Proof. This basic result is proved, e.g., in Jacobson, Lie algebras, p. 147. $\square$

Theorem 16: Let $G$ be a Chevalley group over $ℂ$ viewed as a Lie group over $ℝ\text{.}$

 (a) There exists an analytic automorphism $\sigma$ of $G$ such that $\sigma {x}_{\alpha }\left(t\right)={x}_{-\alpha }\left(-\stackrel{‾}{t}\right)$ and $\sigma {h}_{\alpha }\left(t\right)={h}_{\alpha }\left({\stackrel{‾}{t}}^{-1}\right)$ for all $\alpha$ and $t\text{.}$ (b) The group $K={G}_{\sigma }$ of fixed points of $\sigma$ is a maximal compact subgroup of $G$ and the decomposition $G=BK$ holds (Iwasawa decomposition).

 Proof. Let ${\sigma }_{1}$ be ${\sigma }_{0}$ in Lemma 44 composed with complex conjugation, and $\rho$ the representation of $ℒ$ used to define $G\text{.}$ Applying Theorem 4', Cor. 5 to the Chevalley groups (both equal to $G\text{)}$ constructed from the representations $\rho$ and ${\rho }_{0}{\sigma }_{1}$ of $ℒ,$ we get an automorphism of $G$ which aside from complex conjugation satisfies the equations of (a), hence composed with conjugation satisfies these equations. From Theorem 7 adapted to the present situation (see the remark at the end of §5) it follows that $\sigma$ is analytic, whence (a). We observe that if $G$ is defined by the ajoint representation of $ℒ,$ then $\sigma$ is effected by conjugation by the semiautomorphism ${\sigma }_{0}$ of Lemma 44. $\square$

Lemma 45: Let $K={G}_{\sigma },$ ${K}_{\alpha }=K\cap {G}_{\alpha }$ for each simple root $\alpha \text{.}$

 (a) ${K}_{\alpha }={\phi }_{\alpha }{SU}_{2}$ (see Lemma 43(b)), hence ${Y}_{\alpha }\subset {K}_{\alpha }\text{.}$ (b) ${B}_{\sigma }={H}_{\sigma }=\left\{h\in H | |\stackrel{ˆ}{\mu }\left(h\right)|=1 \text{for all} \stackrel{ˆ}{\mu }\in \stackrel{ˆ}{L} \text{(global weights)}\right\}=\left\{\prod {h}_{i}\left({t}_{i}\right) \text{(see Lemma 28)} | |{t}_{i}|=1\right\}=$ maximal torus in $K\text{.}$

 Proof. The kernel of ${\phi }_{\alpha }:{SL}_{2}\to {G}_{\alpha }$ is contained in $\left\{±1\right\},$ and $\sigma$ pulls back to the inverse transpose conjugate, say ${\sigma }_{2},$ on ${SL}_{2}\text{.}$ Since the equation ${\sigma }_{2}x=-x$ has no solutions we get (a). Since $\sigma {h}_{\alpha }\left(t\right)={h}_{\alpha }\left({\stackrel{‾}{t}}^{-1}\right),$ $\stackrel{ˆ}{\mu }\left({h}_{\alpha }\left(t\right)\right)={t}^{\mu \left({H}_{\alpha }\right)}$ (here $\mu$ and $\stackrel{ˆ}{\mu }$ are corresponding weights on $ℋ$ and $H\text{),}$ and the ${h}_{\alpha }\left(t\right)$ generate $H,$ we have $\stackrel{ˆ}{\mu }\left(\sigma h\right)={\stackrel{‾}{\stackrel{ˆ}{\mu }\left(h\right)}}^{-1}$ for all $h\in H,$ so that $\sigma h=h$ if and only if $|\stackrel{ˆ}{\mu }\left(h\right)|=1$ for all weights $\stackrel{ˆ}{\mu }\text{.}$ If $h=\prod {h}_{i}\left({t}_{i}\right),$ then $\stackrel{ˆ}{\mu }\left(h\right)=\prod {t}_{i}^{\mu \left({H}_{i}\right)}\text{.}$ Since there are $\ell$ linearly independent weights $\mu ,$ we see that if $|\stackrel{ˆ}{\mu }\left(h\right)|=1$ for all $\stackrel{ˆ}{\mu },$ then ${|{t}_{i}|}^{n}=1$ for some $n>0,$ whence $|{t}_{i}|=1,$ for all $i\text{.}$ If $G$ is universal, then ${B}_{\sigma }$ is the product of the $\ell$ circles $\left\{{h}_{i}\left(·\right)\right\},$ hence is a torus; if not, we have to take the quotient by a finite group, thus still have a torus. Now if $h\in {H}_{\sigma }$ is general enough, so that the numbers $\stackrel{ˆ}{\alpha }\left(h\right)$ $\left(\alpha \in \Sigma \right)$ are distinct and different from $1,$ then ${G}_{h},$ the centralizer of $h$ in $G,$ is $H,$ by the uniqueness in Theorem 4', so that ${H}_{\sigma }$ is in fact a maximal Abelian subgroup of ${G}_{\sigma },$ which proves the lemma. $\square$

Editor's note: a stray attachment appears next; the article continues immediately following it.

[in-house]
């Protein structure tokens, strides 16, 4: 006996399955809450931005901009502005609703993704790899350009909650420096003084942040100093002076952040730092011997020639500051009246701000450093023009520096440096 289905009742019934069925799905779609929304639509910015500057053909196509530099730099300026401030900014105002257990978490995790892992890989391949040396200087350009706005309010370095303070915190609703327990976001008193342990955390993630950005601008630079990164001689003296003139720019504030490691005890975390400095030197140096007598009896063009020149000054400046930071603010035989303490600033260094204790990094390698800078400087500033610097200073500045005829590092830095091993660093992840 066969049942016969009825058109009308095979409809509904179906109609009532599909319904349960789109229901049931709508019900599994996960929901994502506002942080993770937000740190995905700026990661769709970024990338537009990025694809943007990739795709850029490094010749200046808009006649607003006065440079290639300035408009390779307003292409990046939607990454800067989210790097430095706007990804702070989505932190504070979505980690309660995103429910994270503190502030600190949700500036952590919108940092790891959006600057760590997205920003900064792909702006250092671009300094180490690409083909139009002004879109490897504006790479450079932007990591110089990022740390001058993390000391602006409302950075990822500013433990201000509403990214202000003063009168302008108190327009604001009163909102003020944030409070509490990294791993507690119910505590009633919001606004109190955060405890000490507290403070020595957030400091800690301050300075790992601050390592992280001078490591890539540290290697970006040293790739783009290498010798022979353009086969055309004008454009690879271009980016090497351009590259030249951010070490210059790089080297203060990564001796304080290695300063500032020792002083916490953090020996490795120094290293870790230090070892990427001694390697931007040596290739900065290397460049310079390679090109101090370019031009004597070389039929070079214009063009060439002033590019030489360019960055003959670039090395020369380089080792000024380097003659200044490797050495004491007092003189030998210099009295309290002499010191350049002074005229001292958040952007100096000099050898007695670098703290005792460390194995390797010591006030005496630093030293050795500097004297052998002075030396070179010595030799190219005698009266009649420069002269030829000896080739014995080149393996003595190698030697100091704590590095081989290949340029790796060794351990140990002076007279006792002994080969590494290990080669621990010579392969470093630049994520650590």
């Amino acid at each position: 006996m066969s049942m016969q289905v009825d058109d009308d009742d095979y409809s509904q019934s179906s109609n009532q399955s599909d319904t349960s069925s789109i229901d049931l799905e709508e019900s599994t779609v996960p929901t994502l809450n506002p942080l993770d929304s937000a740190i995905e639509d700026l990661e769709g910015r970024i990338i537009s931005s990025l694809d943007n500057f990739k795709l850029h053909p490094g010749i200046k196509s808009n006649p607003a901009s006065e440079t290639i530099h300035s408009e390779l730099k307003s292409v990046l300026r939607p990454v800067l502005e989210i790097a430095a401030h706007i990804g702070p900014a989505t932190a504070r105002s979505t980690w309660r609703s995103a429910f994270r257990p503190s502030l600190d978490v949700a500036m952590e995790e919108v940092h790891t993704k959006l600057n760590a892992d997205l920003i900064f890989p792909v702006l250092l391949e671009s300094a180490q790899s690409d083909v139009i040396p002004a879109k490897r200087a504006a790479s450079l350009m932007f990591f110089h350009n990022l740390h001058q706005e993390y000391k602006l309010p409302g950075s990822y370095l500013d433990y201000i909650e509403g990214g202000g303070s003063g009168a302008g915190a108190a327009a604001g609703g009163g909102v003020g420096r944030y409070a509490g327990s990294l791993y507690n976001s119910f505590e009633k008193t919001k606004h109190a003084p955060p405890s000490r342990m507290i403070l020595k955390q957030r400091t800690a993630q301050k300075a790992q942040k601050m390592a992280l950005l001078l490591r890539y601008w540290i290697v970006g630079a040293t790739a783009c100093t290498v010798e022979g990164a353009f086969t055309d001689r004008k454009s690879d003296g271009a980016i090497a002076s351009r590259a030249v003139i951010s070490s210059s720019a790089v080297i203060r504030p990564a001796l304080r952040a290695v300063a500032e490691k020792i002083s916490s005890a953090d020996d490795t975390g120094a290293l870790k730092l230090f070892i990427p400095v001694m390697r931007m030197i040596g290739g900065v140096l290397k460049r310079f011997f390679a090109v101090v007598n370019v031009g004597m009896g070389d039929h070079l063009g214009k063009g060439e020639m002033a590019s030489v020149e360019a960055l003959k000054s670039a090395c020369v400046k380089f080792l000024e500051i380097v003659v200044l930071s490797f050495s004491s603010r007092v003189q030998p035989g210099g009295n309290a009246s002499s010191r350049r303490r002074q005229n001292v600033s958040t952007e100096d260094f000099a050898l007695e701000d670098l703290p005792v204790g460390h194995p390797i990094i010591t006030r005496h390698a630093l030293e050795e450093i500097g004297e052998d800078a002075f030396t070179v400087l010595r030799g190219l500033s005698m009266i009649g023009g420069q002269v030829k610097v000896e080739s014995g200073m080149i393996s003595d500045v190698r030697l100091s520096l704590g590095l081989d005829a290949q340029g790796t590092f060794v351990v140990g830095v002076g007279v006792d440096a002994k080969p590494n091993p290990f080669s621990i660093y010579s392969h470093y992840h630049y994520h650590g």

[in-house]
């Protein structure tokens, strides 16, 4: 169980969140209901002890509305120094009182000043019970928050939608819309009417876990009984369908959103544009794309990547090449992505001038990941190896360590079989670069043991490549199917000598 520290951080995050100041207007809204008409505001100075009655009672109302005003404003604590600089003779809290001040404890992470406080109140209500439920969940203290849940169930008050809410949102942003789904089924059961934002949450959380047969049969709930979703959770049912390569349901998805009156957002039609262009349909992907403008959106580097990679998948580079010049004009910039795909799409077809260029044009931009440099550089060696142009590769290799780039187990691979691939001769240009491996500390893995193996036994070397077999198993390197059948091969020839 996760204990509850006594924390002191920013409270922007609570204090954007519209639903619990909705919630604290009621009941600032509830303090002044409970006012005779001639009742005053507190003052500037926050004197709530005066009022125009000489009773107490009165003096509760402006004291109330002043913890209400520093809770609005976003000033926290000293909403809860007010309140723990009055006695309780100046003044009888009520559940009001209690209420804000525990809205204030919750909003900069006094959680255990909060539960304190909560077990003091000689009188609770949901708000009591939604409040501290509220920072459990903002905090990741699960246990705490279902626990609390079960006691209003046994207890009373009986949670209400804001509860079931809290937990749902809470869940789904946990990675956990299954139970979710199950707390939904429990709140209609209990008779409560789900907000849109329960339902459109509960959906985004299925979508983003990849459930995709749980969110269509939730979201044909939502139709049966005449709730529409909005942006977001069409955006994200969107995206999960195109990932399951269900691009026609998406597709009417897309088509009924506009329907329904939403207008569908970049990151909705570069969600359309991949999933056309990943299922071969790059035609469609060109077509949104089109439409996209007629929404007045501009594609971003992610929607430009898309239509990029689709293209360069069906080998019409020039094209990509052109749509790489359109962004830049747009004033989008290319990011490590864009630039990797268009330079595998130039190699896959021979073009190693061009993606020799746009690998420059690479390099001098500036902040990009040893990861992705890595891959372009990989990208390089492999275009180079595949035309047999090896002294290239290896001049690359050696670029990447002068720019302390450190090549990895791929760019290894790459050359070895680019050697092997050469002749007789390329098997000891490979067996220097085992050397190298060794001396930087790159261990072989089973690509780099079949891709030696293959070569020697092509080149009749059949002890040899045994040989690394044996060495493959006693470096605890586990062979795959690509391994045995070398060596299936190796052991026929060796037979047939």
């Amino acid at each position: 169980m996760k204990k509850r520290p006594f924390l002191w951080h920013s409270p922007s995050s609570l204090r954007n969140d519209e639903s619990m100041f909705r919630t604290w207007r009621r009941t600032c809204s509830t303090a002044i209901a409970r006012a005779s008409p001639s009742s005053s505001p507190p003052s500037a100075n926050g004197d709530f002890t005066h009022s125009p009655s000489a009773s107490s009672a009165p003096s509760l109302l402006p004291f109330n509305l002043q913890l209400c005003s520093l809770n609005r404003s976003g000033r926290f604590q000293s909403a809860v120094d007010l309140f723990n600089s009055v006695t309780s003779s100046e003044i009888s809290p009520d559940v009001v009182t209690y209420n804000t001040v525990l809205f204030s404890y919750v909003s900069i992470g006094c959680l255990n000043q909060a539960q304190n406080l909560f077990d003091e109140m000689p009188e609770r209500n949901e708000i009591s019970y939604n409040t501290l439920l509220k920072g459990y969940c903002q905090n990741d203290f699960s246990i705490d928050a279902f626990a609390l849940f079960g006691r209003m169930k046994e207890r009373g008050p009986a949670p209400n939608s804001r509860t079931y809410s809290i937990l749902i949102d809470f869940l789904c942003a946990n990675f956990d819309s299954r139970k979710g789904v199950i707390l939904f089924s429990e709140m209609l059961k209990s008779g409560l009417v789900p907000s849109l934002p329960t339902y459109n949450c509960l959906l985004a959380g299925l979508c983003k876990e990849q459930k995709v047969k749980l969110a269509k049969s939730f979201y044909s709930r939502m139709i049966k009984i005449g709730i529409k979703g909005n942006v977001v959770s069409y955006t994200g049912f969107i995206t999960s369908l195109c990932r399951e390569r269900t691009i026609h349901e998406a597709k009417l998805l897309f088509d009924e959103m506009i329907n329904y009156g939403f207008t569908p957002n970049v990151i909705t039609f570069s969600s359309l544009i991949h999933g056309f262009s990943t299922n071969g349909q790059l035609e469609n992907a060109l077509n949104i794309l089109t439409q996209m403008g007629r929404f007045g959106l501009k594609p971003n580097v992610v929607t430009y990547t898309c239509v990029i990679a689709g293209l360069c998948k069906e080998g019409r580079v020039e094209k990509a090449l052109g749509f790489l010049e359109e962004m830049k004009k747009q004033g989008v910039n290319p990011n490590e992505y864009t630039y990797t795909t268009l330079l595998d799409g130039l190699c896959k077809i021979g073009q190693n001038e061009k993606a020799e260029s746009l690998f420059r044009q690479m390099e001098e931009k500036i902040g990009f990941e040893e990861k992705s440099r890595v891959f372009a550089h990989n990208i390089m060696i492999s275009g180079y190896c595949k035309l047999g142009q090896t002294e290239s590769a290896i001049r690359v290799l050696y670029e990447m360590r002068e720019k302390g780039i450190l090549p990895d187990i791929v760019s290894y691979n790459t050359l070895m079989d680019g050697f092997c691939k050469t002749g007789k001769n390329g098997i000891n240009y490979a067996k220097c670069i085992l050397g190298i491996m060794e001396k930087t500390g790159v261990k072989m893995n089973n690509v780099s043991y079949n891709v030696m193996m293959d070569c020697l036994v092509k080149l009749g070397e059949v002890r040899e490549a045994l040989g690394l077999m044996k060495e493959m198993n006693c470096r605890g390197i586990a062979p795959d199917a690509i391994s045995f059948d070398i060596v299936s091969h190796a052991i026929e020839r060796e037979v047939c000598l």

Exercise: Check out the existence of $h$ and the property ${G}_{h}=H$ above.

Now we consider part (b) of Theorem 16. By Theorem 15 and Lemmas 43(b) and 45(a) we have $G=BK\text{.}$ By the same results ${\left(BwB\right)}_{\sigma }\subseteq {B}_{\sigma }{K}_{\alpha }\dots {K}_{\delta },$ a compact set since each factor is (the compactness of tori and ${SU}_{2}$ is being used). Thus $K={G}_{\sigma }$ is compact. (This also follows easily from Lemma 44(b)). Let ${K}_{1}$ be a compact subgroup of $G,$ ${K}_{1}\supseteq K\text{.}$ Assume $x\in {K}_{1}\text{.}$ Write $x=by$ with $b\in B,$ $y\in K,$ and then $b=uh$ with $u\in U,$ $h\in H\text{.}$ Since ${K}_{1}$ is compact, all eigenvalues $\stackrel{ˆ}{\mu }\left({h}^{n}\right)$ $\left(n=0,±1,±2,\dots \right)$ are bounded, whence $h\in K$ by Lemma 45(b). Then all coefficients of all ${u}^{n}$ are bounded so that $u=1\text{.}$ Thus $x\in K,$ so that $K$ is maximal compact.

Remark: It can be shown also that $K$ is semisimple and that a complete set of semisimple compact Lie groups is got from the above construction.

Corollary 1: Let $G\prime$ be of the same type as $G$ with a weight lattice containing that of $G,K\prime ={G}_{\sigma }^{\prime },$ and $\pi :G\prime \to G$ the natural projection. Then $\pi K\prime =K\text{.}$

 Proof. This follows from the fact proved in Lemma 45 that $K$ is generated by the groups ${\phi }_{\alpha }{SU}_{2}\text{.}$ $\square$

Examples: